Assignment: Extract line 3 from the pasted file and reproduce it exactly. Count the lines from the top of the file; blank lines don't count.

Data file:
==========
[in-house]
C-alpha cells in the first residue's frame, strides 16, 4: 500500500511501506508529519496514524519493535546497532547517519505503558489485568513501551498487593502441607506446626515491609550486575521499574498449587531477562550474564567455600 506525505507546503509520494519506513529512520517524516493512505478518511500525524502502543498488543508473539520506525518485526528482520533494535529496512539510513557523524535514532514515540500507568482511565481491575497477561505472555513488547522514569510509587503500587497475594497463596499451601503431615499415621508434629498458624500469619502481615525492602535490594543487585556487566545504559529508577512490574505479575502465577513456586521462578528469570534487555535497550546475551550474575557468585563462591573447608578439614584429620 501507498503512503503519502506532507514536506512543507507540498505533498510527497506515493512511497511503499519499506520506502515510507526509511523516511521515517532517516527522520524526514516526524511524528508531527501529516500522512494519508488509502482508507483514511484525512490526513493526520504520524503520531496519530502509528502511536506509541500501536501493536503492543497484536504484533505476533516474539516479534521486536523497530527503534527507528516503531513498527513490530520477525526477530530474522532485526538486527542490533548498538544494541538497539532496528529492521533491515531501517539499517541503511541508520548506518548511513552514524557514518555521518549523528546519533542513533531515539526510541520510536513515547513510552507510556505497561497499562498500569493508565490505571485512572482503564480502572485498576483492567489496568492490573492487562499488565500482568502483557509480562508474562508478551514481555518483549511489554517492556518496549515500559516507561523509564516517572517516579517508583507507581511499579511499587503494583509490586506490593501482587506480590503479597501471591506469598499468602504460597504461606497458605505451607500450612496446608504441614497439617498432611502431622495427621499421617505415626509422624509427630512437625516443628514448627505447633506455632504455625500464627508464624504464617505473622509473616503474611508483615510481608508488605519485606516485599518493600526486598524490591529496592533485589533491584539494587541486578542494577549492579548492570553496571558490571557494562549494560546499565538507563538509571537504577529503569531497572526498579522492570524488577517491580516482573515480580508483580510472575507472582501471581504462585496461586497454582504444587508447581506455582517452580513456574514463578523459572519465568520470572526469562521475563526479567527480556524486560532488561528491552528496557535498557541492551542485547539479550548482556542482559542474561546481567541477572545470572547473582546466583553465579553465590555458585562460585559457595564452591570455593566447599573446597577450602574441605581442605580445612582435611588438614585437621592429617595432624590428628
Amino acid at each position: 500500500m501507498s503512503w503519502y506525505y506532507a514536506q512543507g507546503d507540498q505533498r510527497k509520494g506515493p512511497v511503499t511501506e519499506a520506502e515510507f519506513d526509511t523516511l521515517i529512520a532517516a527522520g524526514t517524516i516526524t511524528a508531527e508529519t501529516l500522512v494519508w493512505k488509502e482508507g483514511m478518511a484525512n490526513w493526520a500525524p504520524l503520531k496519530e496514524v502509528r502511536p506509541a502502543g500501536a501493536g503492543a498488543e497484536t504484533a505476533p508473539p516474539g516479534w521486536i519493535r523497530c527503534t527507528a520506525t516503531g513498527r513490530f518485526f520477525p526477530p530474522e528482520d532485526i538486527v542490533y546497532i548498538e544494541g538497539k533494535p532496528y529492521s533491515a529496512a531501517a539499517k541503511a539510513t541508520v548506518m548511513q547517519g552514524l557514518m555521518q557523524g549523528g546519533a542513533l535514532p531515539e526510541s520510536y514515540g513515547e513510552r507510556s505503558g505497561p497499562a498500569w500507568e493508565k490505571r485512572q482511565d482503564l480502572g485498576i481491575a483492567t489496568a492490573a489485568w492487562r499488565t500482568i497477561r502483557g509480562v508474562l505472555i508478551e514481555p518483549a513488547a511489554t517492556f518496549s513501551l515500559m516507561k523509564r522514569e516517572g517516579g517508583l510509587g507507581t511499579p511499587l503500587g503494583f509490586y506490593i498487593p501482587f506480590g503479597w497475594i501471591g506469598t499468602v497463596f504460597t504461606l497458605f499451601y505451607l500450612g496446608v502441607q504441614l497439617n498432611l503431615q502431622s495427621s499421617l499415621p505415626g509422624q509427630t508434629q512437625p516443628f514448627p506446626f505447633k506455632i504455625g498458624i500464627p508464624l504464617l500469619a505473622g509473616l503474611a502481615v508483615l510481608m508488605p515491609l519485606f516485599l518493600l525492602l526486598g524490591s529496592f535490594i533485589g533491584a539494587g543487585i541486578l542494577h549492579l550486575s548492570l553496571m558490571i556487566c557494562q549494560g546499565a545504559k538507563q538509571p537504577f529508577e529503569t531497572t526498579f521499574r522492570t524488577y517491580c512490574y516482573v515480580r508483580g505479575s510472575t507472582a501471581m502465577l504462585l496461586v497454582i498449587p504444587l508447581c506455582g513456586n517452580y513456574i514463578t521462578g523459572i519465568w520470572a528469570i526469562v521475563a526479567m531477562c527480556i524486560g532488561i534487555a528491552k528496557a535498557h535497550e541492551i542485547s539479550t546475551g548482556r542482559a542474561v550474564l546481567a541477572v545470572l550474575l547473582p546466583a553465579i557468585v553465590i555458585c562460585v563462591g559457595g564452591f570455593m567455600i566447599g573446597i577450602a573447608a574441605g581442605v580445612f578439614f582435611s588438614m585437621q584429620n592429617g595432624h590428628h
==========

Amino acid at each position: 500500500m501507498s503512503w503519502y506525505y506532507a514536506q512543507g507546503d507540498q505533498r510527497k509520494g506515493p512511497v511503499t511501506e519499506a520506502e515510507f519506513d526509511t523516511l521515517i529512520a532517516a527522520g524526514t517524516i516526524t511524528a508531527e508529519t501529516l500522512v494519508w493512505k488509502e482508507g483514511m478518511a484525512n490526513w493526520a500525524p504520524l503520531k496519530e496514524v502509528r502511536p506509541a502502543g500501536a501493536g503492543a498488543e497484536t504484533a505476533p508473539p516474539g516479534w521486536i519493535r523497530c527503534t527507528a520506525t516503531g513498527r513490530f518485526f520477525p526477530p530474522e528482520d532485526i538486527v542490533y546497532i548498538e544494541g538497539k533494535p532496528y529492521s533491515a529496512a531501517a539499517k541503511a539510513t541508520v548506518m548511513q547517519g552514524l557514518m555521518q557523524g549523528g546519533a542513533l535514532p531515539e526510541s520510536y514515540g513515547e513510552r507510556s505503558g505497561p497499562a498500569w500507568e493508565k490505571r485512572q482511565d482503564l480502572g485498576i481491575a483492567t489496568a492490573a489485568w492487562r499488565t500482568i497477561r502483557g509480562v508474562l505472555i508478551e514481555p518483549a513488547a511489554t517492556f518496549s513501551l515500559m516507561k523509564r522514569e516517572g517516579g517508583l510509587g507507581t511499579p511499587l503500587g503494583f509490586y506490593i498487593p501482587f506480590g503479597w497475594i501471591g506469598t499468602v497463596f504460597t504461606l497458605f499451601y505451607l500450612g496446608v502441607q504441614l497439617n498432611l503431615q502431622s495427621s499421617l499415621p505415626g509422624q509427630t508434629q512437625p516443628f514448627p506446626f505447633k506455632i504455625g498458624i500464627p508464624l504464617l500469619a505473622g509473616l503474611a502481615v508483615l510481608m508488605p515491609l519485606f516485599l518493600l525492602l526486598g524490591s529496592f535490594i533485589g533491584a539494587g543487585i541486578l542494577h549492579l550486575s548492570l553496571m558490571i556487566c557494562q549494560g546499565a545504559k538507563q538509571p537504577f529508577e529503569t531497572t526498579f521499574r522492570t524488577y517491580c512490574y516482573v515480580r508483580g505479575s510472575t507472582a501471581m502465577l504462585l496461586v497454582i498449587p504444587l508447581c506455582g513456586n517452580y513456574i514463578t521462578g523459572i519465568w520470572a528469570i526469562v521475563a526479567m531477562c527480556i524486560g532488561i534487555a528491552k528496557a535498557h535497550e541492551i542485547s539479550t546475551g548482556r542482559a542474561v550474564l546481567a541477572v545470572l550474575l547473582p546466583a553465579i557468585v553465590i555458585c562460585v563462591g559457595g564452591f570455593m567455600i566447599g573446597i577450602a573447608a574441605g581442605v580445612f578439614f582435611s588438614m585437621q584429620n592429617g595432624h590428628h